4. I'm retired from a technology job, so we're in a place where bees don't have to help pay our bills. I've only been at this game since 2011. All but a hand full of (most) club members are back-yard beekeepers. (vs. The delta club which has all commercial beekeepers) So my spouse an I can afford to try to make a small positive contribution to bee local selection and genetic diversity. (or tilt at windmills?) The Welsh beekeepers succeeded in selecting and propagating survivors to the point where they don't treat for Varroa any more. It took them 5 years. Randy Oliver published an article advocating that commercial beekeepers select for Varroa resistant/tolerant bees. It's in the American Bee Journal, and on his website scientificbeekeeping.org. He pointed out that queen breeders who don't start selecting for survivors, will loose all their business to their competitor who starts selling bees that don't need to be treated for Varroa. I forgot to mention earlier that someone in another bay-area club (San Mateo county) did a survey of survival of packages after one year. The numbers were worse than the national average. (maybe 60 or 80% failure) That sounds like a reason for us to make our own queens and splits. As to why so many packages are sold in the US... I assume it's because beekeepers find it difficult to keep their bees going through winter when winter means months of snow on the ground, temperatures below 10ºC. Some beekeepers take all the honey and let the bees die out in winter. :-(not my cup of tea) In our neighborhood half the nectar flow season is gone before packages are available, so it makes very little sense in the bay area to get packages. Some large scale beekeepers probably don't want to make a big investment in time and manpower and bee resources to do their own queen breeding. i.e. it doesn't pencil out. So even if local bees in our climate can win in the long run, there will still be a place in the US for packages and commercial queens. The books also tell new beekeepers that they should buy packages. I suppose many won't get past the first book, and on to splitting and queen rearing.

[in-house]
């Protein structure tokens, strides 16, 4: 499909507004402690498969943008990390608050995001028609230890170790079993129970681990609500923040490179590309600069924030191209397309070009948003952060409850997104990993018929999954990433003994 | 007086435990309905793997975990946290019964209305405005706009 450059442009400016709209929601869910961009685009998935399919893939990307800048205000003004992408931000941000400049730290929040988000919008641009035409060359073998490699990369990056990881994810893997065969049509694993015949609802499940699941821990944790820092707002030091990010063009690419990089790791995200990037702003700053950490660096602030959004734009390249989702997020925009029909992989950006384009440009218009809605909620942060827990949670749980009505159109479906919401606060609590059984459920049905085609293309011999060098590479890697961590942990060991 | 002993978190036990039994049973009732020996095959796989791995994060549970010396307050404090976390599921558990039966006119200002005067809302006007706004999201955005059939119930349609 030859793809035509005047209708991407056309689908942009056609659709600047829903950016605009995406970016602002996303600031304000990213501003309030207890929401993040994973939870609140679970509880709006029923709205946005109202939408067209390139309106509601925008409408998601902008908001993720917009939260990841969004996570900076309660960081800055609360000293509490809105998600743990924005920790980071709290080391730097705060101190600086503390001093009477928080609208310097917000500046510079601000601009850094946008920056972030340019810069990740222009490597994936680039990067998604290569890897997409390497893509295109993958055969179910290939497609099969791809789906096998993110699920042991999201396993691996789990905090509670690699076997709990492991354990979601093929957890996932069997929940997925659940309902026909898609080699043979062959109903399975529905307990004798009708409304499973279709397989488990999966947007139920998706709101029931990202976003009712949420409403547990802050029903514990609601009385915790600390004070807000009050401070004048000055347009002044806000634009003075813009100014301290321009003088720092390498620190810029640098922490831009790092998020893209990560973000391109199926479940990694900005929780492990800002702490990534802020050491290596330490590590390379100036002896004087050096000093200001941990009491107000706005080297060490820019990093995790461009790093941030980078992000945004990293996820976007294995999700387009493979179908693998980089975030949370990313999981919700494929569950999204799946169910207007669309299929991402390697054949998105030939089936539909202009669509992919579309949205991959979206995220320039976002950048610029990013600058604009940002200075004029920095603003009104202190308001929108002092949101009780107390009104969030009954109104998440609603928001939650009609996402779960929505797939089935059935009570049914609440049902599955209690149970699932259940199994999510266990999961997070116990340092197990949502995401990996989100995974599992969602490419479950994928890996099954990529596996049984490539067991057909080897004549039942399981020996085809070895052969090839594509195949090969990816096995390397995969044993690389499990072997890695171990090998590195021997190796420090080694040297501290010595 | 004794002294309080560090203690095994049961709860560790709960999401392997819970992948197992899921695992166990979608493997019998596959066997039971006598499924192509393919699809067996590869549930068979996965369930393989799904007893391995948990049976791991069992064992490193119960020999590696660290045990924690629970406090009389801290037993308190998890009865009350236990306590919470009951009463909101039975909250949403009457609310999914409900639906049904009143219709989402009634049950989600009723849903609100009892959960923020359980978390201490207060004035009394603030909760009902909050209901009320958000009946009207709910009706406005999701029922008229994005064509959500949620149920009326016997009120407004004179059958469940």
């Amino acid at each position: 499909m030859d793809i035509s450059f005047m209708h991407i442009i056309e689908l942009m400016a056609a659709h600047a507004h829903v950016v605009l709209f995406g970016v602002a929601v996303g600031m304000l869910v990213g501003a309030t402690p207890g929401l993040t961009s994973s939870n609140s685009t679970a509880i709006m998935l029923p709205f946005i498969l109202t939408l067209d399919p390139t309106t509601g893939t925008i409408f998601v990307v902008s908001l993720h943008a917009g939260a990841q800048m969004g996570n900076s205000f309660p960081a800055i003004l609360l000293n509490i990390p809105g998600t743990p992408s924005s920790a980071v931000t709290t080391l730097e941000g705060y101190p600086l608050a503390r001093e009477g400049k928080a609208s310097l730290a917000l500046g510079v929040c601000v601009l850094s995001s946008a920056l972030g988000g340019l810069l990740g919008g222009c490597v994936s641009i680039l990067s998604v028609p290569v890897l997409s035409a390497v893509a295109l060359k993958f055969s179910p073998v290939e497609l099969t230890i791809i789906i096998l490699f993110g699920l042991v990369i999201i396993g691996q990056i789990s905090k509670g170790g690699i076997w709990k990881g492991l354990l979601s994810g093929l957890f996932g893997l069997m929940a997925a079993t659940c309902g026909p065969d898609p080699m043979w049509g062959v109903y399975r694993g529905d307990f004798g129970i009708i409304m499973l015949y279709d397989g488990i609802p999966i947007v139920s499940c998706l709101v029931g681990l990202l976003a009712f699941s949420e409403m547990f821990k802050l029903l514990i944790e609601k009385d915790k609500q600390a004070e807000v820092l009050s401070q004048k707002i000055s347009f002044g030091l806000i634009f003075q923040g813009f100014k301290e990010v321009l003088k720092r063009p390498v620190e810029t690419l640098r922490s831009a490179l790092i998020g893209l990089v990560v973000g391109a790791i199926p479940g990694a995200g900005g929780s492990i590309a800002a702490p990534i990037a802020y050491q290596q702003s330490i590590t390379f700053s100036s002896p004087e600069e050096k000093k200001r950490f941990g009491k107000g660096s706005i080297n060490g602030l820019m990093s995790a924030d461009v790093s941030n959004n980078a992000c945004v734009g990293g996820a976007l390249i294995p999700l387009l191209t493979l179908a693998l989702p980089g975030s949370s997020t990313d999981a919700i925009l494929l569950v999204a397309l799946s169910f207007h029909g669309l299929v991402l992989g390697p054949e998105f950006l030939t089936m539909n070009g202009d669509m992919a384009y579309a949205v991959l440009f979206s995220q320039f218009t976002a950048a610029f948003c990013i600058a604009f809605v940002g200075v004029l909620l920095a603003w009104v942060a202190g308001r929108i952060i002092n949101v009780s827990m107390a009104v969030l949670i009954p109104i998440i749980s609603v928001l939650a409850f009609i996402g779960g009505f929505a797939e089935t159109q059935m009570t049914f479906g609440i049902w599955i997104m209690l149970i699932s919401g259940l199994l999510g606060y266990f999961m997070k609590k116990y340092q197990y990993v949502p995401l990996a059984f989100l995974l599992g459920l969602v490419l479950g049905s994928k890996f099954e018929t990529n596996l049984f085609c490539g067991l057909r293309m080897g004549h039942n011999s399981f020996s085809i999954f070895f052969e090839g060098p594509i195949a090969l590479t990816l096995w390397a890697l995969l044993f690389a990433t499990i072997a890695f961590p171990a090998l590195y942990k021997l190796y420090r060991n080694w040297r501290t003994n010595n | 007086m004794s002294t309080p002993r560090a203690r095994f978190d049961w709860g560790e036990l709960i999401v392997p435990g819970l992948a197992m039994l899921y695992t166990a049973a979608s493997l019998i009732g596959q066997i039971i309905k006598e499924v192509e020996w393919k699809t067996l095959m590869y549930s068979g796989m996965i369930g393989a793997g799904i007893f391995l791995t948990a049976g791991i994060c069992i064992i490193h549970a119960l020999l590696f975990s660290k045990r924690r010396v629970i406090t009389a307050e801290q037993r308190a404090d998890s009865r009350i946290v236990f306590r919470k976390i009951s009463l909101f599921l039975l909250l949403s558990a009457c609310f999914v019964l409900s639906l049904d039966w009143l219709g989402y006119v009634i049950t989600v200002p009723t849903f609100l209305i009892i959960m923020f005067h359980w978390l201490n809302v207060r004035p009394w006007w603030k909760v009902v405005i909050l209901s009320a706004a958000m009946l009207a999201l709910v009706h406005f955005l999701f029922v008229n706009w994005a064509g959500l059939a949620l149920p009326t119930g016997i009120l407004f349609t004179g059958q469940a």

5. John, Several things prompted a small group of us in the club to write the founding document for the LBI. There was the example of the "split-squad" that Cynthia Perry formed in Marin County for the non-treatment beekeepers. There was the list of Darwinian beekeeping practices that Tom Seeley formulated. Lastly it was about genetics. About a year and half ago Walter Sheppard (of Washington State Univ Pullman) showed a genetics graph at a symposium at UC Davis. Two regions of the graph stood out. One spot, he said, was the east-coast queens, and the other was the west-coast queens, all produced by large scale commercial queen breeders. He also said fewer than 350 mother queens are grafted to produce the millions of queens the industry sells in the US each year. The genetics of the feral bees were scattered randomly over the graph. Supply houses and clubs distribute 3 pound packages with caged queens from the big suppliers. The breeders send queens in the mail, and sell in bulk to the big operators. Those commercial genetics, which are mostly optimized for large scale beekeepers who need to push bees in winter to be ready for the early spring almond pollination, are not a particularly good fit for urban beekeepers. (imo) Until recent pushing by Randy Oliver, those breeders weren't particularly interested in Varroa tolerant/resistant lines. (BTW, the Almond Pollination requires about two million colonies, and only 400K are available from California beekeepers) Tom Seeley reports that the feral colony density in his reference forest south-west of Ithica recovered to what it was prior to 1987 when Varroa were introduced into the US, and all those colonies have Varroa. Feral colonies, bee trees, colonies in attics, building walls are quite common in the bay area; they produce swarms our club members collect. The feral colonies survive on their own over years without being treated for Varroa or other pathogens. Furthermore, they're coping with seasonal variations in forage in our Mediterranean climate. Our club's swarm hotline handled over 700 calls in the last 10 months. Over 200 of the calls were swarms. Over 150 were cut-outs and bee trees. Our club members bring those colonies to their yards. Historically a few of our members propagated colonies. The LBI provides an opportunity for our club members to advance their beekeeping skills by learning to graft queens, and get queens mated. I'm amazed at the energy, enthusiasm, and delight of our most active members this year. (The LBI is agnostic about treating for Varroa. Some of us believe that eventually the Varroa tolerant/resistant stock we select and propagate will squeeze out the bees that require treatment. (We haven't treated in our yard since 2011, and our survival rate is consistent with the national average, so I think local bees are just about there)) Yup. There is more variability in swarms. Not all of them make it. Some even swarm themselves into oblivion. A colony that doesn't swarm at all can't survive on its own. I don't think that trait can be good for bees in the long run. It's a big tent. Opinions vary on beekeeping practices, goals, attitudes, etc. We all have our own style. Regards